We bred Nephila, and we bought a Jersey/Dexter cross as well, because by now with three families up here on the hill, one cow’s milk wasn’t quite enough.  Daniel learned to make cheese, and sells the raw milk we’ve got to spare down at the hospital to other nurses and doctors.  And we started grafting our own fruit and nut trees, and I sold them at the school sale and online.  I gave a lot of them away too – every kid that read 25 books got a tree to plant.  I figure the more people holding on to things, the harder it is to lose them.

Angelina was old enough to do 4-H, and she wanted an animal to take care of, so we got rabbits.  We got silver foxes, which were endangered, and discovered they really did breed like rabbits.   Jeff looked at the latest spate of litters and said, “Dad, I don’t think they’re endangered anymore.”

Angie’s doing great with them – keeps records, sells them, and we use them for meat.  But now she’s set her heart on getting llamas – she wants to raise them for fiber and guard the sheep.  And we do have coyotes…  What can I say, but that I’m a sucker for my grandkids.

With only three of us on the land with regular jobs (Jeff got hired to do construction and laid off again, and started back at the state college to get his nursing degree like Daniel), money is tight.  The taxes are up, because revenues are down, and services, well, they might or might not happen.  The town used to contract with me to do the plowing, but now I’m mostly relying on private clients, and with no insurance, we just hope none of us get sick.  I planted some elderberries and roses for a good supply of vitamin C.

I took Angelina and Gracie out to help me dig holes on the hillside, back of the south pasture, for black walnut trees.  I told the girls that someday, they’d harvest nuts from these trees, and maybe build things from their wood.  Gracie asked “but where will you be, Grampa?”  I told her I’d be under the trees, helping them grow, and in the new barn they’ll build from them someday, when the old one finally rots away.  “I’ll be right here with you girls, on this ground, watching you take care of the trees I planted.”

Nanny’s mother has started getting forgetful, and we just got a call that she was in a car accident.  I think it is time to talk about bringing her out here, so Hammy and Jeff and I are building on a place for Louisa to live, with a ramp and a bathroom.   And we’re busier than bees.  Speaking of which, Hammy ordered two hives, and has started planting drifts of flowers and herbs to attract native pollinators – to make a sanctuary for them.

Speaking of sanctuaries, we’re keeping count of the insects and animals that we’re finding on our property – we know how hard it is for the wild things as it gets warmer and warmer.  And we’re planting new trees and new crops that might last out this century.  I think peaches will grow here now, and maybe pecans…  I wonder how many more years we’ll tap our maples?   I don’t pray that much – I’m not a very religious Jew, I guess, but when I do,  I pray for the maples and the girls.   I’ve stopped praying for rain though.

The rain came – and came and came –  and washed a lot of our crops away this year, down to three handsbreadths into the soil,  but fortunately, we’d never planted all our seed, and we never leave the ground bare, so there wasn’t too much erosion.  We lost some of the lambs to coyotes, and we got a llama for Angelina – and one for Grace, too, who may only be four but wasn’t going to be left out.  But mostly for the coyotes.  The flooding killed the furnace, so now we only have the wood stoves – but there’s plenty of wood on the property, and we’re coppicing now, so we don’t take too much off.   It was a hard year, but we’re still here.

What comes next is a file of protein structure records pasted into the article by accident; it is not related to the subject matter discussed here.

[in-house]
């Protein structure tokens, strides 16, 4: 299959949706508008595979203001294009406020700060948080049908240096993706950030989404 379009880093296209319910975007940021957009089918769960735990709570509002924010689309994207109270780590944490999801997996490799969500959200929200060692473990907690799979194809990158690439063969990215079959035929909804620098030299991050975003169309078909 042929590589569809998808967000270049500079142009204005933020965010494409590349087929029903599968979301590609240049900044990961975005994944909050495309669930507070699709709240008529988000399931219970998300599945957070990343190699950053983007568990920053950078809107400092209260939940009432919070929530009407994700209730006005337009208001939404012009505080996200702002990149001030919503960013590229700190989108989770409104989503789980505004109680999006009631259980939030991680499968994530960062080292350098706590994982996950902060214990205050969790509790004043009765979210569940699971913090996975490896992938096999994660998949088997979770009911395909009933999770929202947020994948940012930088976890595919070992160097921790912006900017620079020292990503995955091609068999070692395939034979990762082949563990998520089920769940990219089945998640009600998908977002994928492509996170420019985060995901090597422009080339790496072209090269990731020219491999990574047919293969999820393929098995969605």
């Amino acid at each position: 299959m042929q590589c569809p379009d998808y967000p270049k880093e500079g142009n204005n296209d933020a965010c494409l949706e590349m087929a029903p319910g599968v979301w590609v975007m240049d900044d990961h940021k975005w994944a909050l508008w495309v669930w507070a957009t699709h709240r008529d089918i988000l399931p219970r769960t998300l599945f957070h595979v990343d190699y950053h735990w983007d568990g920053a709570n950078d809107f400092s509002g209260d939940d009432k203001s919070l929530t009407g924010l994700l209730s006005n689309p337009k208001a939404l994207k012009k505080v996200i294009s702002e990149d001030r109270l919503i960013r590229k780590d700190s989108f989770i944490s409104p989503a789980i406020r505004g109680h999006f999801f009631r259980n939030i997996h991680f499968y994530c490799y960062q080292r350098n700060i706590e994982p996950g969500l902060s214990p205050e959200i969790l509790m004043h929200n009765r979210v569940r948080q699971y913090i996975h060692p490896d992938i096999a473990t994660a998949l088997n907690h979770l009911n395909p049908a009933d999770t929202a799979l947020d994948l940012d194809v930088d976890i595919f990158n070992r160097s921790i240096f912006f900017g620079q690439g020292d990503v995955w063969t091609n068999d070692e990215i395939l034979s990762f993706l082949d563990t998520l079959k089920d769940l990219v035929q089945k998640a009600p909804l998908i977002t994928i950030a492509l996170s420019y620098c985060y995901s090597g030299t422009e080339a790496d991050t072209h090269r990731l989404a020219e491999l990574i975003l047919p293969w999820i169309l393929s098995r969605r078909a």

People ask me about it all the time – they see the sign down at the end of the road with what we’ve got for sale, or they hear me talking at an auction about why they should plant trees, and they ask about our lives.  By most standards, we’re very ordinary – every village used to be an ark in a lot of ways – they had their own varieties of vegetable and animals that were particular to their place.  I’m just doing what everyone did once – taking care of my own and a little more than my own. 

A neighbor down the road just asked if he could help us out in the garden in exchange for some produce – they aren’t doing so well there, no work at all.  I said sure, even though Daniel’s hours are cut back and Nanny’s frantic with moving Louisa over.  The phone lines were out for three days, and Nanny couldn’t get in touch with her Mom or any of the folks who look in on her.  It is a frightful thing, but such things happen – so it is good that Louisa will be with us.  I’m talking with our same neighbor about making sure we look in on all the folks up this hill if the snow gets bad or the roads wash away or the power is out for more than a few days.

We’re harvesting nuts – the old hickories on the property and the new hazels.  And we’re waiting – the mail brought us news last - Shane has been let off stop-loss, and he’s not going to re-up.  And Mari’s pregnant, so they are coming back here!  They don’t want their baby to grow up in this world without family to help.  They’ll be here later this afternoon – and we’re all of us out here in the pasture where we’ll plant the new vineyard, waiting – the cows and the sheep and the two llamas and their new little baby, the chickens and the geese, Marcy and Matty and their little colt Ararat, Louisa in her wheelchair, Hammy and Daniel with Angelina and Grace, Jeff and Dinah, Aaron and Lisa and their little boy, Jacob, and Nanny and me.  I guess we’ll have to go in soon, since it is starting to rain, but long as we can, we’ll be waiting, and the door will be open.

Sharon